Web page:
From the mid-1980s onwards, plastic bags became common for carrying daily groceries from the store to vehicles and homes throughout the developed world. As plastic bags increasingly replaced paper bags, and as other plastic materials and products replaced glass, metal, stone, timber and other materials, a packaging materials war erupted, with plastic shopping bags at the centre of highly publicized disputes.
Traditional plastic bags are usually made from polyethylene, which consists of long chains of ethylene monomers. Ethylene is a derivative from natural gas and petroleum. Can you remember how fractional distillation is used to separate different organic molecules like ethylene? The polyethylene made by linking chains of ethylene used in making most plastic shopping bags is either low-density (resin identification code 4) or, more often, high-density (resin identification code 2). Colour concentrates and other additives are often used to add tint to the plastic. Plastic shopping bags are commonly manufactured by blown film extrusion.
Each year millions of discarded plastic shopping bags end up as litter in the environment when improperly disposed of. The same properties that have made plastic bags so commercially successful and ubiquitous—namely their low weight and resistance to degradation, have also contributed to their proliferation in the environment. Due to their durability, plastic bags can take centuries to decompose.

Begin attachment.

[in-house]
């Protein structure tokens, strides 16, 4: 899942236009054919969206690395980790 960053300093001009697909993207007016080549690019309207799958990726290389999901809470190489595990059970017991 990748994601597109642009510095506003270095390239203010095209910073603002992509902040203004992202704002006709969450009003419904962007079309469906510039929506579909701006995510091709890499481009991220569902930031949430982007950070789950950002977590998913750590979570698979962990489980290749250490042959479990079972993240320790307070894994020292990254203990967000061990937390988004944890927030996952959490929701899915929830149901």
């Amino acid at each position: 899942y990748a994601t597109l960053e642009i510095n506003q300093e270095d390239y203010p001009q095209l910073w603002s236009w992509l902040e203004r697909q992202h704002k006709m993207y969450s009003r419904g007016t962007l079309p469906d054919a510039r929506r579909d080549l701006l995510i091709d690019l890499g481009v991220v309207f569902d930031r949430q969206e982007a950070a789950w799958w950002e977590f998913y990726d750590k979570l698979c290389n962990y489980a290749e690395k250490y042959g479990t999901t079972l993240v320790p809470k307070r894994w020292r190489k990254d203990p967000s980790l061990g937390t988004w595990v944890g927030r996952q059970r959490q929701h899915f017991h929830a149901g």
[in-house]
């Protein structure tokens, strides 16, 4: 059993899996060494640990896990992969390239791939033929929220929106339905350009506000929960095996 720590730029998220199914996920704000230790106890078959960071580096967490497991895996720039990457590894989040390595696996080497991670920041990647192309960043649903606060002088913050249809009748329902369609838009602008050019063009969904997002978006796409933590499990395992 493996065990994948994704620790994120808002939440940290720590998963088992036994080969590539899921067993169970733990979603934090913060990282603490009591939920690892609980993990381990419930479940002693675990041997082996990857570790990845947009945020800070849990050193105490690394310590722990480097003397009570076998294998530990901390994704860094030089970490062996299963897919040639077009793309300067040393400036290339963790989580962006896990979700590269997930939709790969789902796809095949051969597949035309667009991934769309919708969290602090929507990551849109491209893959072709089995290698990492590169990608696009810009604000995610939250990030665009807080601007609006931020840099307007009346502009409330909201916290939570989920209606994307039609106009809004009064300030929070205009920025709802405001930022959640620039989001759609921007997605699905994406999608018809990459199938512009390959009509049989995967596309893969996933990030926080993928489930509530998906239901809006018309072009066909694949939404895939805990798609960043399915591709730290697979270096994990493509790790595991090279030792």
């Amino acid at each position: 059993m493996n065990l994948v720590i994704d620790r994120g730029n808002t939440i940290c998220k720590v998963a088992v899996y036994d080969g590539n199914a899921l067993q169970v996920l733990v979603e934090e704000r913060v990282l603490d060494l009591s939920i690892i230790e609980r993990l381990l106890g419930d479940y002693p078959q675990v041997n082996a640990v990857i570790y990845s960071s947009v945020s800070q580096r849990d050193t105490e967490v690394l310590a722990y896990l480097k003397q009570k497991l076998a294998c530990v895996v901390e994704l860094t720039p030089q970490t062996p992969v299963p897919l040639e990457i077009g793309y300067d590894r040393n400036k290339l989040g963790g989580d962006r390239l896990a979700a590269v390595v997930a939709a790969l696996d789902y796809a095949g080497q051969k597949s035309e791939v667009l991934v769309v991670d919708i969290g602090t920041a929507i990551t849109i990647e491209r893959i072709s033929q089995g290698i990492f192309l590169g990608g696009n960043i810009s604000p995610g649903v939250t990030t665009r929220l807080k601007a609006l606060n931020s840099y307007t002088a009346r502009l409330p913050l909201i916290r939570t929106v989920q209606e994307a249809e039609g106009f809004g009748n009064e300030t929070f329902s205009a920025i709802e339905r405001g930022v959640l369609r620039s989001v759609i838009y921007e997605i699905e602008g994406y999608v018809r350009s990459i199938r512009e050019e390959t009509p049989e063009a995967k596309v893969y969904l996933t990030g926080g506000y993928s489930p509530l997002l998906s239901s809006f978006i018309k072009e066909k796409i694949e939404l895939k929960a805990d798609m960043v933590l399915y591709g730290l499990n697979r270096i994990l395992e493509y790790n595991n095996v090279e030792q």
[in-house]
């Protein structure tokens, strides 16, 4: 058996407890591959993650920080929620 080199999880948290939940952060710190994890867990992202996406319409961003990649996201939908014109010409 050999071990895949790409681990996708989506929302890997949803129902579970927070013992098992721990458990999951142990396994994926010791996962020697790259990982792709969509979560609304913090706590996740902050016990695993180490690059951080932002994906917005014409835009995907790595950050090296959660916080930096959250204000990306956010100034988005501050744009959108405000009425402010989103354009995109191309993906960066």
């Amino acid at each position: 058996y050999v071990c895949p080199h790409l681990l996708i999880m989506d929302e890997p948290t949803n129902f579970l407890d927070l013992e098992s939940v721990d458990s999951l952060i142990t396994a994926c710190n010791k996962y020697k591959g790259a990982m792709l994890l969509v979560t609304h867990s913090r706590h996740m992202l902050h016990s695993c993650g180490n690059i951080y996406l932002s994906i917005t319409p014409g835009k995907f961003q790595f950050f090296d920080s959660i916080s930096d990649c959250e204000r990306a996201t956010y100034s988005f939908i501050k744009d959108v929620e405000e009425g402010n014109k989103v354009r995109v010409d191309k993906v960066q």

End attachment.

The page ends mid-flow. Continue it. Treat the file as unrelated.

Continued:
Reduction, reuse and recycling
All types of plastic shopping bag can be recycled into new bags where effective collection schemes exist, however these are costly. Increasingly recyclable or biodegradable bags are being manufactured.
Degradable Vest Style Carrier Bags
Environmentally friendly degradable carrier bags contains a degradable plastic additive to break down through oxidation, and so will degrade over time. They are not affected by moisture and can be reused time and time again. When bought in bulk, they too cost under 1p per bag.
The majority of larger UK supermarkets now offer in store recycling banks for carrier bags and some other plastic films that contain the label with the message ‘recycle with carrier bags at larger stores – not at kerbside’. Some also offer the option to hand the bags back to the driver if your shopping is delivered to your home. The following supermarkets offer in store collection points located near the tills and doors at larger stores:
• The Co-operative
What else can you do with plastic bags?
1. Easily reduce the amount of carrier bags used by reusing them as many times as possible.
2. Buy life-long and foldaway re-useable bags
3. Check to see if your local recycling centre accept them for recycling
Can you think of other changes we can all do to reduce the amount of plastic we use daily?